Asphalt concrete is the third most widely used resource in the world, next to Portland Cement Concrete and water. In the United States alone, over 550 million tons of hot mix asphalt (HMA) are produced at more than 4,000 asphalt plants across the country. With over 94% of the paved roads in the United States surfaces with asphalt concrete, it's safe to say asphalt pavement is what America drives on. However, a majority of today's pavement projects are geared towards rehabilitation and reconstruction of existing pavements, rather than construction of new roads. While it is true that asphalt pavement is 100% recyclable and it is the most recycled material in America, the reality is most roads contain no more than 20% recycled material. There are many factors that prohibit new road construction in excess of 20% recycled content, and this thesis aims to explore just one of those factors - the thermodynamics of hot mix asphalt pavement recycling. Most research that is investigating the use of high amounts of Reclaimed Asphalt Pavement (RAP) have been based on empirical trials. This work has approached the issue of pavement recycling by measuring the thermal properties of recycled asphalt, examining the thermodynamic limits of asphalt drum mixing, and by modeling asphalt mixing drums using finite element techniques to determine the amount of time required to achieve full melting inside of asphalt drums. It was found that for many different drum configurations, there is insufficient retention time for RAP to reheat. This insufficient heating could cause premature failures in asphalt pavements using high percentages of RAP. A secondary goal of this thesis is to explore the benefits of using the waste mining material, taconite tailings, in new asphalt pavements. This research shows there is thermodynamic benefit gained by using taconite tailings because they can be heated faster than traditional aggregates. This heating supplies more heat to RAP, which in turn, may allow for more of the recycled asphalt pavement to be incorporated into new asphalt pavements.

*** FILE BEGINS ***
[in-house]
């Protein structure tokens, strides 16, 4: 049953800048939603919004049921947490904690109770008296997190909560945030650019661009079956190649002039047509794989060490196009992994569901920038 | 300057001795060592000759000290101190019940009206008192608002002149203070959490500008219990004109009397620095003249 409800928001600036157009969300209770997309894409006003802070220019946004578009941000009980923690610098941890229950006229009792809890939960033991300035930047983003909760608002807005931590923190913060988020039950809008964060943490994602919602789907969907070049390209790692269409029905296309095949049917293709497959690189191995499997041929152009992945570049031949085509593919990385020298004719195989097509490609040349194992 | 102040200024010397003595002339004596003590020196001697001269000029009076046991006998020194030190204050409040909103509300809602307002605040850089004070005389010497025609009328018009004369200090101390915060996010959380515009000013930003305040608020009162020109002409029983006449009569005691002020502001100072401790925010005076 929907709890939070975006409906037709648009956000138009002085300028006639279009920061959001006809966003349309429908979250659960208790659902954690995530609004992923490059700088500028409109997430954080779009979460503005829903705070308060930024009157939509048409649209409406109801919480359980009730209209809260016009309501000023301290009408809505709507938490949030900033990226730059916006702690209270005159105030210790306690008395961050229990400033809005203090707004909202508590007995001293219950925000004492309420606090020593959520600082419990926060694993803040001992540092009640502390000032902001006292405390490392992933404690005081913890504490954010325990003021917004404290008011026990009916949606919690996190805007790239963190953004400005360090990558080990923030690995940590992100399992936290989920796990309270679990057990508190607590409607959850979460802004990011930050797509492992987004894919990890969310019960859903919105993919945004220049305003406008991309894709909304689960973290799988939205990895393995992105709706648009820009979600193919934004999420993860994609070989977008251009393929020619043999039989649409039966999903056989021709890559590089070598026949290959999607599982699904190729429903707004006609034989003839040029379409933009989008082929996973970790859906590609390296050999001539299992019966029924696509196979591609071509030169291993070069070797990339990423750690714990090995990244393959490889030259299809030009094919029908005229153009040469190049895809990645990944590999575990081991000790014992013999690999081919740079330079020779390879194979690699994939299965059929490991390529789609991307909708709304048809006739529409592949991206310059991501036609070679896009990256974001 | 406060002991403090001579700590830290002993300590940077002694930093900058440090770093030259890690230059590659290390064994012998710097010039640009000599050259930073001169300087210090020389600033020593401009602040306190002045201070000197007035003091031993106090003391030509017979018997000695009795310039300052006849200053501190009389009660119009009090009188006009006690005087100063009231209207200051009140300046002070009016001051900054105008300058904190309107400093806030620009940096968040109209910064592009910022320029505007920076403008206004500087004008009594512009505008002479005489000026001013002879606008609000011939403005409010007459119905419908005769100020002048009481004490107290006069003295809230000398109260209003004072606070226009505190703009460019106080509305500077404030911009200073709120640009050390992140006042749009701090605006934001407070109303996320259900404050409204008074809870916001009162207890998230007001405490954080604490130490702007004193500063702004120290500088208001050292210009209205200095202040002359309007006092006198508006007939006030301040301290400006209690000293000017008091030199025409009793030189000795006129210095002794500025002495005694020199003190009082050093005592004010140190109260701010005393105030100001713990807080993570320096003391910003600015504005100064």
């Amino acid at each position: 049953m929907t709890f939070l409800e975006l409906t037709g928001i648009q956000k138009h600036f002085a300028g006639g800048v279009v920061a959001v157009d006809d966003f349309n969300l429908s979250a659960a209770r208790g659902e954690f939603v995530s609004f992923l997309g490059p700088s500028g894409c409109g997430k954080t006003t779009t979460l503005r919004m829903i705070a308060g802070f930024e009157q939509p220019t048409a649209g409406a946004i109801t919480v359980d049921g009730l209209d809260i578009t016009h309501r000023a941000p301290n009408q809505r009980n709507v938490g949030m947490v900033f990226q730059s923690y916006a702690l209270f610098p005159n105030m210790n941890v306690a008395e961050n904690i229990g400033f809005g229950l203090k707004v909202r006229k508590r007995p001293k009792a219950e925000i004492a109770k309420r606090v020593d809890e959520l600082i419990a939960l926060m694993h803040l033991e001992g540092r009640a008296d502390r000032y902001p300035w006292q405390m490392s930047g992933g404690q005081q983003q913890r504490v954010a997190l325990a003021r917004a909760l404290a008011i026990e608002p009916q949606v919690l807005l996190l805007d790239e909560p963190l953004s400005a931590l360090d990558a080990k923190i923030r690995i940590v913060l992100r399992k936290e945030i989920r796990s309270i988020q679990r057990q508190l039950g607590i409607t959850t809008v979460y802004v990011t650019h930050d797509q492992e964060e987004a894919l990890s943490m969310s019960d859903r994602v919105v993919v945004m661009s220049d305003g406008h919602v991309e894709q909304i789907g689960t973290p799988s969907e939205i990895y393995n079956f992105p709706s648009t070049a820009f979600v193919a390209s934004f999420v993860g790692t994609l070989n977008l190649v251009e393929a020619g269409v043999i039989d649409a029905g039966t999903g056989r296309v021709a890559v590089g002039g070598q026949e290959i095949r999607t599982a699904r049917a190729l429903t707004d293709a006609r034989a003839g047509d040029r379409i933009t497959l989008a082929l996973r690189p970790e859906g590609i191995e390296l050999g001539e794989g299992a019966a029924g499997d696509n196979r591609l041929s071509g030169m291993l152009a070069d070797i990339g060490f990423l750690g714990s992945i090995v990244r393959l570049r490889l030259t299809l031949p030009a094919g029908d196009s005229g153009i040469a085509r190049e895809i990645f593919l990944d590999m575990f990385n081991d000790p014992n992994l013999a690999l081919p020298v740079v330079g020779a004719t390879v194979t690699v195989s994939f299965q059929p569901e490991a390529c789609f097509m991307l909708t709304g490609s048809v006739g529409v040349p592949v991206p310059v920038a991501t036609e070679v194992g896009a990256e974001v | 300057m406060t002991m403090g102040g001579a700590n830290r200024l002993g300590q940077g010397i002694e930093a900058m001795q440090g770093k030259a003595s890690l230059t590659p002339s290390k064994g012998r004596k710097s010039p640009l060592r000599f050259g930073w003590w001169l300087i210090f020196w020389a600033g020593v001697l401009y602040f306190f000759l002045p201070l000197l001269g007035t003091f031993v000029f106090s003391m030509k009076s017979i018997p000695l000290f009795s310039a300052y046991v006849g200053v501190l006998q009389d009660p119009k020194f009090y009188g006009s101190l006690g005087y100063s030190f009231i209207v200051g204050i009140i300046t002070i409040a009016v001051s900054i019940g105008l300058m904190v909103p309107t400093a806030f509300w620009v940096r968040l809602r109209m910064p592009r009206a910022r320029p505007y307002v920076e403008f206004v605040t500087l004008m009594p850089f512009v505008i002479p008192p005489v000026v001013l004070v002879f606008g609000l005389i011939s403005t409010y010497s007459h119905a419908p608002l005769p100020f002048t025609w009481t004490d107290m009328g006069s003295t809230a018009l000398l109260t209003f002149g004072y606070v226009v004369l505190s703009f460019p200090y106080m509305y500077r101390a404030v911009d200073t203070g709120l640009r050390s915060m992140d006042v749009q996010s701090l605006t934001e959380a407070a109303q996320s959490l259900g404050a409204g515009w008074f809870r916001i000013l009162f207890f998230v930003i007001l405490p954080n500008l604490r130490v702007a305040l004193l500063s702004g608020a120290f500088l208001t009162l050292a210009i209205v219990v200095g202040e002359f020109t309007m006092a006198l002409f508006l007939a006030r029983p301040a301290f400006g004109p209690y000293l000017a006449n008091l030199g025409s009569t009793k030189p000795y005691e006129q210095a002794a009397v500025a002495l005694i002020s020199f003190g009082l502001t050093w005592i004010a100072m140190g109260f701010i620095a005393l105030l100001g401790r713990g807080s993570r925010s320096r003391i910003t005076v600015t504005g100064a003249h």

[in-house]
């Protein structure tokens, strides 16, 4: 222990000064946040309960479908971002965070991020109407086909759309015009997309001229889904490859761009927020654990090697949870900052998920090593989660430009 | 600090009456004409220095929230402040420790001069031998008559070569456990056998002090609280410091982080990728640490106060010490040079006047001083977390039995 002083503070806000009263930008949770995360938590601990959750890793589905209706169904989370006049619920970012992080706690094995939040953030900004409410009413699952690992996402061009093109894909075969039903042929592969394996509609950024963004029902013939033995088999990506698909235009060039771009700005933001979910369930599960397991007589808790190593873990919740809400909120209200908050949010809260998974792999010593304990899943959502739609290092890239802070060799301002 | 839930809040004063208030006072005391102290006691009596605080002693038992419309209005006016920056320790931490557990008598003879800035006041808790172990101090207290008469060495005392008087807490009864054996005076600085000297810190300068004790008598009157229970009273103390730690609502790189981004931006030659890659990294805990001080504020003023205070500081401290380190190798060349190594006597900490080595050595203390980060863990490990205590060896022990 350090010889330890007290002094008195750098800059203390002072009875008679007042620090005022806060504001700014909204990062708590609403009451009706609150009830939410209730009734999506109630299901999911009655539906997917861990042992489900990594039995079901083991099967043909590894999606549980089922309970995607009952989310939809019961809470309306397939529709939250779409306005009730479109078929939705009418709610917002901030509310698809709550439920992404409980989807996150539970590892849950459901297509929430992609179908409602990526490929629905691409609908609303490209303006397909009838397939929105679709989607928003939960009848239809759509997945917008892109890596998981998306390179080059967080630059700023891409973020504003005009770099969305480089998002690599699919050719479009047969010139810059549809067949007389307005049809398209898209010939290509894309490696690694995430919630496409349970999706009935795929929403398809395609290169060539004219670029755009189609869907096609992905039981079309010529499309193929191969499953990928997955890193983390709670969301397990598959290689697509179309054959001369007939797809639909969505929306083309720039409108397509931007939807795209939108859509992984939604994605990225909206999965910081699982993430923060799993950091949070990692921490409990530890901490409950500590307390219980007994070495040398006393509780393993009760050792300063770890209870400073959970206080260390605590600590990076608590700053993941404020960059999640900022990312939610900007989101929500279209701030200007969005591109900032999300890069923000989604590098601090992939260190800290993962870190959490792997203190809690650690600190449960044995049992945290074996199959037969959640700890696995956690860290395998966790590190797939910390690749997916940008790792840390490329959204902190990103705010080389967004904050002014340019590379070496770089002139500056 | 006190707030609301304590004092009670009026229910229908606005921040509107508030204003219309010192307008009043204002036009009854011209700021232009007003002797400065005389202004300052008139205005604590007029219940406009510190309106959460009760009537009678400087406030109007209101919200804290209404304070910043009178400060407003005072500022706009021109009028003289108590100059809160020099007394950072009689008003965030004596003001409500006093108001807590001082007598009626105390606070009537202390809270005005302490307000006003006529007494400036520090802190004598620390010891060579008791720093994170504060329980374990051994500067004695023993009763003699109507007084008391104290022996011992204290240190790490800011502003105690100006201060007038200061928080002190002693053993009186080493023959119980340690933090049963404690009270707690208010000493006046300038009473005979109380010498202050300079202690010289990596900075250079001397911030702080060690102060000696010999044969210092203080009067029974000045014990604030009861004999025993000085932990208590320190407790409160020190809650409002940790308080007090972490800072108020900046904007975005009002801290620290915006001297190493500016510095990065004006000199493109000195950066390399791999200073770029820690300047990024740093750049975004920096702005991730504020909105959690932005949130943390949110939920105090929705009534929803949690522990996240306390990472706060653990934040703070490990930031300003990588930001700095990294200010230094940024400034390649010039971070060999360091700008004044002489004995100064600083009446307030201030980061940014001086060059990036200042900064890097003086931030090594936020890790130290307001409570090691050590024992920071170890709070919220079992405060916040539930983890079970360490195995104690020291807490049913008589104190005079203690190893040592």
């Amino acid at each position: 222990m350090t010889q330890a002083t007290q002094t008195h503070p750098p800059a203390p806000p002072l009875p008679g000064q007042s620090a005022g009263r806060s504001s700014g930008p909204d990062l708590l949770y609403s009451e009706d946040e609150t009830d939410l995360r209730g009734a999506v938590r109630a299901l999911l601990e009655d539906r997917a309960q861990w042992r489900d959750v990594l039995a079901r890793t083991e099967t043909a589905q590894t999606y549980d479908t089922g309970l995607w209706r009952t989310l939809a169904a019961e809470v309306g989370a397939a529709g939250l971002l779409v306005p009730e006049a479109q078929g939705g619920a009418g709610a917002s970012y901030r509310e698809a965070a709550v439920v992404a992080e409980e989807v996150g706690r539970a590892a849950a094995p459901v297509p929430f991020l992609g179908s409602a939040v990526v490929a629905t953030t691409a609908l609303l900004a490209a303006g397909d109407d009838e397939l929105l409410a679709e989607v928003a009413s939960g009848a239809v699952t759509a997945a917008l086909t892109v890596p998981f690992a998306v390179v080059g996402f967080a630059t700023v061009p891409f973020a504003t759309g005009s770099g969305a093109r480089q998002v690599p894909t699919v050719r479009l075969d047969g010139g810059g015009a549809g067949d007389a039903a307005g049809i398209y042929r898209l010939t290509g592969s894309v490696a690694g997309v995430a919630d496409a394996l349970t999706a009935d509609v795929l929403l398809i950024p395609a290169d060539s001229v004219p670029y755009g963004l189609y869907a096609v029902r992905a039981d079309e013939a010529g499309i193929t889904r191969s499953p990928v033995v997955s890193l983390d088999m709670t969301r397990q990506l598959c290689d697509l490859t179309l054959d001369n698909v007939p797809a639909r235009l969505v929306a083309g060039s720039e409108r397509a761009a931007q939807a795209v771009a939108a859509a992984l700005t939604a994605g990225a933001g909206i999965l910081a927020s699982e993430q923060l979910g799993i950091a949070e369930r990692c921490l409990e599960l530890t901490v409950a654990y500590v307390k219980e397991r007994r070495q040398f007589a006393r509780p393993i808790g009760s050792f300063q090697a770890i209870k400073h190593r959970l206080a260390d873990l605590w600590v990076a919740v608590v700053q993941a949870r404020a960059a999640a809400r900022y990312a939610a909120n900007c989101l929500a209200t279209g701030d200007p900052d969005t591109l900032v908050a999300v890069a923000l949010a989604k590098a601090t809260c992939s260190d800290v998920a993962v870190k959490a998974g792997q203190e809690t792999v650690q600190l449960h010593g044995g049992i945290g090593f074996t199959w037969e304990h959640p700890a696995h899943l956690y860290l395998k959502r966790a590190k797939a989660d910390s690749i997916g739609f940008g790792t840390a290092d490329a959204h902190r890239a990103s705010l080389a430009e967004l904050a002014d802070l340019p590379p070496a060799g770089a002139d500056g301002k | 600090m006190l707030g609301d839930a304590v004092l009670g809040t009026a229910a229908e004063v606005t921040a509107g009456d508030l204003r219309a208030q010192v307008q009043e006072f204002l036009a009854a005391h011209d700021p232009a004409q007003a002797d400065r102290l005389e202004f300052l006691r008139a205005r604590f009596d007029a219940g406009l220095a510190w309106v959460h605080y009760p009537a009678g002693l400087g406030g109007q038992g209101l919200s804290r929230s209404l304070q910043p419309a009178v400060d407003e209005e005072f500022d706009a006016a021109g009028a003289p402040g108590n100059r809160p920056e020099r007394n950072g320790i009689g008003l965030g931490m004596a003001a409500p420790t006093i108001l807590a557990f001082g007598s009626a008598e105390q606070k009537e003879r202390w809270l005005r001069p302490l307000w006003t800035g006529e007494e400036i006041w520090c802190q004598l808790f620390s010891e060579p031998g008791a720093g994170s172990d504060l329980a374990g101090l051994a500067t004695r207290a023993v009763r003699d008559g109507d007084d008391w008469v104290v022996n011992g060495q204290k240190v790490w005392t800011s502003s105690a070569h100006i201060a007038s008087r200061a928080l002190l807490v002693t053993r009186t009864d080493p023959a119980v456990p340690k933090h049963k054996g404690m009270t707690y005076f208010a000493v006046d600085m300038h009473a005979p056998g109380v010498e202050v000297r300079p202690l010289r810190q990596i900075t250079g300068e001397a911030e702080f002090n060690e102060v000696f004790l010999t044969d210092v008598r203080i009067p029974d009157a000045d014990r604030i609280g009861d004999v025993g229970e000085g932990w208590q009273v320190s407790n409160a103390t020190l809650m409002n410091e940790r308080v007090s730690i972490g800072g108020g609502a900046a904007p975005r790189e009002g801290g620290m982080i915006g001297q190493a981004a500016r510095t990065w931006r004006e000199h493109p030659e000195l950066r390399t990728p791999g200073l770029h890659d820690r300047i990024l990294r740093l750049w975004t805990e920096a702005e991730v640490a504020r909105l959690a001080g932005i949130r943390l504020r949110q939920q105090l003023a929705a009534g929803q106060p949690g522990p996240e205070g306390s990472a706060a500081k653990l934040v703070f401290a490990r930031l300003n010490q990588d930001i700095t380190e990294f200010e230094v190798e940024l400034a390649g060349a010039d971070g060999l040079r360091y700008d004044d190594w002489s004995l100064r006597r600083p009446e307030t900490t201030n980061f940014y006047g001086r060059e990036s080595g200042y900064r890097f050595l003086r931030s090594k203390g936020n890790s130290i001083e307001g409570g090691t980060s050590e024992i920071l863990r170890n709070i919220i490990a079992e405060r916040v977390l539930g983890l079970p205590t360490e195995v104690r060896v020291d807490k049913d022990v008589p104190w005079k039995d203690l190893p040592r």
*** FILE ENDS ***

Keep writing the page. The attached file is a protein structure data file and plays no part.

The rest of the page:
University of Minnesota Ph.D. dissertation. August 2014. Major: Civil Engineering. Advisors: Mihai O. Marasteanu, Eshan V. Dave. 1 computer file (PDF); vii, 89 pages, appendices A-B.
DeDene, Christopher D..
Investigation of the thermal parameters of reclaimed asphalt materials with applications to asphalt recycling.
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